We’re barely half-way through 2020 and a lot of us cannot wait for this year to be over. And I get it. It’s like all the other really bad years were hanging out in a bar, talking about how tough they had made life for we earthlings, when 2020 heard them and said, “Hold my beer.” But what if, rather than close our eyes and run through the last six months of the year as if it was a burning building, the invitation is for us to slow down? To look deeply around us and inside us in order to not only understand but also grow from all that is happening? Now, look, I get it. Ours is not a slow down society. As I wrote in a recent post, I myself am only a recent convert to slowing down. But, since developing a practice of slowing down, I have to tell you: It helps. And couldn’t we all use a little help right about now?

That is why, more and more these days, I find myself:

  1. Slowing down..to grieve. The other day, I went to see my mom, who has been in assisted living “jail” as she puts it since March 10 due to COVID-19. When I say “see”, I mean stand outside her window and talk to her over the phone, because that’s all we’ve been able to do for four months. On this particular day, I went because Mom was just starting coming out of a really bad migraine. It was her first in well over a year and likely brought on in part by knowing that her community now has a positive test among its staff.  While standing on my patch of grass in the late afternoon Texas summer sun, Mom said, “You know, I think if I could just hug you, this migraine would go away.” Grateful that I had sunglasses on so Mom couldn’t see my tears, I just said, “One day soon, Mom. One day soon.” When I got back to the car, I let the tears flow. And I sat there, behind my sunglasses, and didn’t drive away until they stopped (though I did turn the a/c on because it’s damned hot in Texas!). In just sixteen weeks, all of us have lost so much. I once was taught that it is only death that can bring birth. And I think it is only grieving that allows us to move through death. Which is why I think slowing down to grieve is so important. It’s not only part of healing. It’s part of retaining our humanity.
  2. Slowing down…to make the unmanageable manageable. In late April, I decided to turn a long neglected space in our backyard into a small garden. It wasn’t a huge project, but somehow after buying all the baby plants I intended to put in the ground, I suddenly felt overwhelmed and defeated. At that time, I was on the phone from 7 a.m. – 7 p.m. each day helping clients and colleagues adjust to the upside-down destruction of COVID-19. “I’m never going to have the energy or time to plant all this,” I told myself. But then I had an idea: What if I got up twenty or thirty minutes earlier each day and put just three or four plants in the ground? In other words, rather than block off a day for an instant gratification garden, what if I slowed down and just did what I could? It took me awhile (more than two weeks, as a matter of fact), but by early May, the garden was planted.  On May 4, it looked like this… Today, it looks like this:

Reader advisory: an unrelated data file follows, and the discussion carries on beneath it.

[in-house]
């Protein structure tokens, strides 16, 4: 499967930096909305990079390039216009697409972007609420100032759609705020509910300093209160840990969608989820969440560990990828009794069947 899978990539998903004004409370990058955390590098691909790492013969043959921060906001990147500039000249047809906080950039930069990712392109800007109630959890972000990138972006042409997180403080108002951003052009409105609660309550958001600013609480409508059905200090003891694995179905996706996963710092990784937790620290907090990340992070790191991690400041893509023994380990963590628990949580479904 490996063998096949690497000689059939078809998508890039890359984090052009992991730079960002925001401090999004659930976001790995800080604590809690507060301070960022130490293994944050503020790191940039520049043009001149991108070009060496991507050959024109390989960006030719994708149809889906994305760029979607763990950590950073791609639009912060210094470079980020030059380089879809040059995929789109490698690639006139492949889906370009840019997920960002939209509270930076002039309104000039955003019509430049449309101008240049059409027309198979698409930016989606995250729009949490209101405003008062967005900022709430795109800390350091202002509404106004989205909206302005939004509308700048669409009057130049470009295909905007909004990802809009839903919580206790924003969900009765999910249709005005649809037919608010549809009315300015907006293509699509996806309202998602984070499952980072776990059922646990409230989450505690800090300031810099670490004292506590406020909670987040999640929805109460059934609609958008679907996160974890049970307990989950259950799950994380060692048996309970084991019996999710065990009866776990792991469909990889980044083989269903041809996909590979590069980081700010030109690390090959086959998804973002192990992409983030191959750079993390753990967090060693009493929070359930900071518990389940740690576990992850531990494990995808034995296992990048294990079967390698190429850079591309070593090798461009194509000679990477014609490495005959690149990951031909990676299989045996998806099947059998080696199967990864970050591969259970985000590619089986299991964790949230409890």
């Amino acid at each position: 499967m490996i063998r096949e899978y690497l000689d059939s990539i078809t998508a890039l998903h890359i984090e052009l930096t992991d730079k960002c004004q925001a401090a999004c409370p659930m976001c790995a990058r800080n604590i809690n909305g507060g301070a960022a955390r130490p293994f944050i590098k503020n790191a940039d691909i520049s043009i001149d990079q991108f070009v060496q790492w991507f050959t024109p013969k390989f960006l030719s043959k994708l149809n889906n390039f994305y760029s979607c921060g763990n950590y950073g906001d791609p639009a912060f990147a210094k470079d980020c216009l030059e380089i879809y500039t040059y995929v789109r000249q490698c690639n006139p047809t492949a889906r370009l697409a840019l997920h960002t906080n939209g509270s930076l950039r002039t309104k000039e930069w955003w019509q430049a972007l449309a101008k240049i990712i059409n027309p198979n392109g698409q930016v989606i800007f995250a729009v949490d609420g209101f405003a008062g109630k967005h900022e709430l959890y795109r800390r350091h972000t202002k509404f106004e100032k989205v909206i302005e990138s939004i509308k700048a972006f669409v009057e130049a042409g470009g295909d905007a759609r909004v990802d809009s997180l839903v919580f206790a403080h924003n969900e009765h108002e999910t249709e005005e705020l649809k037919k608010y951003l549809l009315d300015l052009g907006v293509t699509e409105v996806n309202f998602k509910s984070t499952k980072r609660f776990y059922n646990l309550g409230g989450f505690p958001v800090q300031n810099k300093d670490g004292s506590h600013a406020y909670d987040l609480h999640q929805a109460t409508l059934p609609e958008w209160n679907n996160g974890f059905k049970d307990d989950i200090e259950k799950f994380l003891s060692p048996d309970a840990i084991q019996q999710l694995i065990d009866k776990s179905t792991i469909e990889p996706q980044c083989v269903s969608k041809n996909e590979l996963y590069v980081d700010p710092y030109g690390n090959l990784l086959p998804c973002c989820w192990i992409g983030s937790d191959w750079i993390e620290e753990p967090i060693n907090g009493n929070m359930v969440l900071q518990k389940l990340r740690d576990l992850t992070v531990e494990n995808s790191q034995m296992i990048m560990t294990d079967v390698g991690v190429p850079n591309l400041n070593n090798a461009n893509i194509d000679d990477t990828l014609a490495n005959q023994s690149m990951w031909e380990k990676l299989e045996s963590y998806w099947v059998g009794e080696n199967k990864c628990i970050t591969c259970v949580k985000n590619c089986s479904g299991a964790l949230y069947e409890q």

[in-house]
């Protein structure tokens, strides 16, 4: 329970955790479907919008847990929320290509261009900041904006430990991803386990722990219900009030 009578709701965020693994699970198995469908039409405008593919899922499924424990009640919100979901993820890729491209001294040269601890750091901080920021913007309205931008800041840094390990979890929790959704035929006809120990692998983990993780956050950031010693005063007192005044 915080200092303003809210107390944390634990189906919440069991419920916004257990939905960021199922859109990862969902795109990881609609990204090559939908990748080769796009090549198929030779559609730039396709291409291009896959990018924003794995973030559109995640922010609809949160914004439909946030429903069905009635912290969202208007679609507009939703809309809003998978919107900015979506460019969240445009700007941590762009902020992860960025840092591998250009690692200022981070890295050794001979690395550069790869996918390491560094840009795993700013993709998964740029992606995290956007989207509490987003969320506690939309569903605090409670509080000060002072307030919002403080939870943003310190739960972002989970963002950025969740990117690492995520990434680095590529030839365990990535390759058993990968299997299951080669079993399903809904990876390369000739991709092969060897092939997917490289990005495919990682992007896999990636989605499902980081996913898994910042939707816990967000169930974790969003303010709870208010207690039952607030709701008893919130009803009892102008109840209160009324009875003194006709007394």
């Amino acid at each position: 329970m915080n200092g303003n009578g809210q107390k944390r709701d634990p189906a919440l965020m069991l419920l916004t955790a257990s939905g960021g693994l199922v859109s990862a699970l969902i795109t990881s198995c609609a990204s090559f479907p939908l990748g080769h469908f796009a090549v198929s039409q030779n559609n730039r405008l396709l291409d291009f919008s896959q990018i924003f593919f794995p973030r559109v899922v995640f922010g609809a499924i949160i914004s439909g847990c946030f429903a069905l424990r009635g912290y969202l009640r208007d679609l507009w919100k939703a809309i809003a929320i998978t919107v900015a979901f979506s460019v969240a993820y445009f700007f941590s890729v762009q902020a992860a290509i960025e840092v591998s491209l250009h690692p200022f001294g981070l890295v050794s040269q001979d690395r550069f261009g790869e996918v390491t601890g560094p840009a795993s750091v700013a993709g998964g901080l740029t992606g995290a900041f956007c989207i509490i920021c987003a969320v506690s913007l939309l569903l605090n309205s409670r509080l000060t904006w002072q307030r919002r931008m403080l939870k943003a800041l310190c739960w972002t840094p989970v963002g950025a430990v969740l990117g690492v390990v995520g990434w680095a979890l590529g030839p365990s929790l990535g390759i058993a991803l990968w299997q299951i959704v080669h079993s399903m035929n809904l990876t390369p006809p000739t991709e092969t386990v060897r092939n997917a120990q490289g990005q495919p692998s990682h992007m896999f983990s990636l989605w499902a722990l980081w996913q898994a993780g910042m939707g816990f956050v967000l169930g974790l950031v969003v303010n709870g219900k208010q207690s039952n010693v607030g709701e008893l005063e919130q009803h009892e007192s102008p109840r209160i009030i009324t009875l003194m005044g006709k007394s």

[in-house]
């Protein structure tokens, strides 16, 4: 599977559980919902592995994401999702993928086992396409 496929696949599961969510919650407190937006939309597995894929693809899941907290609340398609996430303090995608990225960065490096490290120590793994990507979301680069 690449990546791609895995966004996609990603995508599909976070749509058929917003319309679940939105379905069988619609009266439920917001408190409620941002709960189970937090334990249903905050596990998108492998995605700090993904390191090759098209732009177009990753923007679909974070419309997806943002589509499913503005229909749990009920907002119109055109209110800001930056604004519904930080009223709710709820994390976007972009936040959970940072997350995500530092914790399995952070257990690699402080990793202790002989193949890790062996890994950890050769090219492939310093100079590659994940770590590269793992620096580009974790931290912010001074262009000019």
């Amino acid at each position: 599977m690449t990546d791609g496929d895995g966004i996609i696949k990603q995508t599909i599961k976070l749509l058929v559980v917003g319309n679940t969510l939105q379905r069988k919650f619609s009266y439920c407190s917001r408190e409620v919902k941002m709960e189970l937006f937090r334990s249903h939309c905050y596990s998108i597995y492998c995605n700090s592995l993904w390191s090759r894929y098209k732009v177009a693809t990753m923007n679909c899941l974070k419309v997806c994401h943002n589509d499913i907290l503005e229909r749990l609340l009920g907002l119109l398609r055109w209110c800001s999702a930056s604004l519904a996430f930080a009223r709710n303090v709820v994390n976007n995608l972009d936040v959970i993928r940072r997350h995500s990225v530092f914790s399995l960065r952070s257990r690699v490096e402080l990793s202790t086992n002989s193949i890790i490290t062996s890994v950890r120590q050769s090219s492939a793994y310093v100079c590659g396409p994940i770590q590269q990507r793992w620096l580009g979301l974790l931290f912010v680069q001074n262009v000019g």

3. Slowing down…to discover. Years ago, after my breakdown, I was feeling overwhelmed by the shattered and scattered pieces of my life. “I don’t know how to put myself back together,” my inner Humpty Dumpty told a wise one. “Think of it as an archaeological dig,” he replied. “Go slow, carefully unearthing each and every piece, so you don’t miss even the tiniest fragment. Tenderly hold each piece, to see what it has to teach you, if it still belongs or if it’s time to leave it in the ashes of what was.” His wisdom rang true then…and now. So much of what was has been shattered. Rather than sweep it away or grab just one or two pieces and run for the exits, I think maybe all of us can benefit from gently sifting through all that already has been 2020. To see what is there to teach us, what still belongs and what is ready to be left behind.
  4. Slowing down…to listen. Boy, is this a big one. Every single one of us has been through so much in such a short period of time. And many of us can’t wait to tell someone else how we’re doing. Especially how overwhelmed, exhausted, frustrated, enraged, etc. we feel. I know I’ve been there. But here’s what I’ve recently come to realize: When we start a conversation or an email or a Facebook post by talking about how hard things are for us…we’re forgetting how hard things might be for everyone else. That’s why I’m trying more and more to start with listening, rather than talking. To ask, “How are you?” and slow down for the answer or to start a conversation with a whole bunch of “we”s (as in “We all are going through so much”) vs. a whole lot of “I”s.
  5. Slowing down…to pray. I used to have as much trouble with prayer as I did with slowing down. But these days, I find prayer to be central to so much of what I do. That is because I find prayer to be an offering from my own individual consciousness to the collective consciousness. It’s a chance to say (and remember), “I am here…as part of something far greater than I can ever know. And because that which I can never truly know is so great, all I can do is make a tiny, humble offering. Of my own presence.” The other day, quite randomly, I came upon this passage from the Buddhists’ Eight Verses for Transforming the Mind.:

As long as space endures,
as long as sentient being remain,
until then, may I too remain
and dispel the miseries of the world.

 Whether it is for the Black lives that have endured centuries of systemic racism; the front line workers who, here in Dallas, account for 80% (!!) of COVID-19 cases; or the elders we cannot hug, may we who remain do all we can to dispel those and other miseries . Take good care…of yourself and each other.

This-n-That is a curated newsletter that offers perspective, inspiration and compassion for living what Mary Oliver called “our one wild and precious life.”